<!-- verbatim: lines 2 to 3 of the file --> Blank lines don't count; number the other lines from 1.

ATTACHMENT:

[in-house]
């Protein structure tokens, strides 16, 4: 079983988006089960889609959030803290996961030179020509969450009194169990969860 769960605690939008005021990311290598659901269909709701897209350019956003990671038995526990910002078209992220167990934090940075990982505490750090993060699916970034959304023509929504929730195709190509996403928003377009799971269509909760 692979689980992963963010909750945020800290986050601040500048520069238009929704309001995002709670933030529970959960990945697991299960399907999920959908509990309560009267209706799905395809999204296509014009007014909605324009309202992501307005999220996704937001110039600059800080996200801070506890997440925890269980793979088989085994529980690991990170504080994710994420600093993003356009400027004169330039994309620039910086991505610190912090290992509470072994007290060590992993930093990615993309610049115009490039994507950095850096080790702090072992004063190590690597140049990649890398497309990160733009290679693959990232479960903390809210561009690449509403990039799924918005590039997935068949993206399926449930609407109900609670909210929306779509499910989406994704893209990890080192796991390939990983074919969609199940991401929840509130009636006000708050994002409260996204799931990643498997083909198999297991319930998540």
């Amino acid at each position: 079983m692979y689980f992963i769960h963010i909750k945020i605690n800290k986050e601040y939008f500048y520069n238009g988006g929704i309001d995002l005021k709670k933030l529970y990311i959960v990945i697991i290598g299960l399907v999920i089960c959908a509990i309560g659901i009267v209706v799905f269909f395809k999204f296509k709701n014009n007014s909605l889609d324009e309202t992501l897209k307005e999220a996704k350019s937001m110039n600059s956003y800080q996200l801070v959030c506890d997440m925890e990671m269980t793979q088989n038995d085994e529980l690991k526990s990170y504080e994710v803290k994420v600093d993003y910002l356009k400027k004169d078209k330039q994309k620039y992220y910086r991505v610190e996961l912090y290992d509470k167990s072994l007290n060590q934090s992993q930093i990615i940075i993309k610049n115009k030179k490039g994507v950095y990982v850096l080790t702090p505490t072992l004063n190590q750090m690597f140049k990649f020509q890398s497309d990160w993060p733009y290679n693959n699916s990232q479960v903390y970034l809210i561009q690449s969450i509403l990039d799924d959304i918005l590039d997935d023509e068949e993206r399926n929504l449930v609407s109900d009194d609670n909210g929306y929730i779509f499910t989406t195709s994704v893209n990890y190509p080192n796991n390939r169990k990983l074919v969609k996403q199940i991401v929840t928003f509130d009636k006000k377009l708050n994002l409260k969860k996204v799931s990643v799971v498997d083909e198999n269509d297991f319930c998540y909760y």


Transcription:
């Protein structure tokens, strides 16, 4: 079983988006089960889609959030803290996961030179020509969450009194169990969860 769960605690939008005021990311290598659901269909709701897209350019956003990671038995526990910002078209992220167990934090940075990982505490750090993060699916970034959304023509929504929730195709190509996403928003377009799971269509909760 692979689980992963963010909750945020800290986050601040500048520069238009929704309001995002709670933030529970959960990945697991299960399907999920959908509990309560009267209706799905395809999204296509014009007014909605324009309202992501307005999220996704937001110039600059800080996200801070506890997440925890269980793979088989085994529980690991990170504080994710994420600093993003356009400027004169330039994309620039910086991505610190912090290992509470072994007290060590992993930093990615993309610049115009490039994507950095850096080790702090072992004063190590690597140049990649890398497309990160733009290679693959990232479960903390809210561009690449509403990039799924918005590039997935068949993206399926449930609407109900609670909210929306779509499910989406994704893209990890080192796991390939990983074919969609199940991401929840509130009636006000708050994002409260996204799931990643498997083909198999297991319930998540």
């Amino acid at each position: 079983m692979y689980f992963i769960h963010i909750k945020i605690n800290k986050e601040y939008f500048y520069n238009g988006g929704i309001d995002l005021k709670k933030l529970y990311i959960v990945i697991i290598g299960l399907v999920i089960c959908a509990i309560g659901i009267v209706v799905f269909f395809k999204f296509k709701n014009n007014s909605l889609d324009e309202t992501l897209k307005e999220a996704k350019s937001m110039n600059s956003y800080q996200l801070v959030c506890d997440m925890e990671m269980t793979q088989n038995d085994e529980l690991k526990s990170y504080e994710v803290k994420v600093d993003y910002l356009k400027k004169d078209k330039q994309k620039y992220y910086r991505v610190e996961l912090y290992d509470k167990s072994l007290n060590q934090s992993q930093i990615i940075i993309k610049n115009k030179k490039g994507v950095y990982v850096l080790t702090p505490t072992l004063n190590q750090m690597f140049k990649f020509q890398s497309d990160w993060p733009y290679n693959n699916s990232q479960v903390y970034l809210i561009q690449s969450i509403l990039d799924d959304i918005l590039d997935d023509e068949e993206r399926n929504l449930v609407s109900d009194d609670n909210g929306y929730i779509f499910t989406t195709s994704v893209n990890y190509p080192n796991n390939r169990k990983l074919v969609k996403q199940i991401v929840t928003f509130d009636k006000k377009l708050n994002l409260k969860k996204v799931s990643v799971v498997d083909e198999n269509d297991f319930c998540y909760y």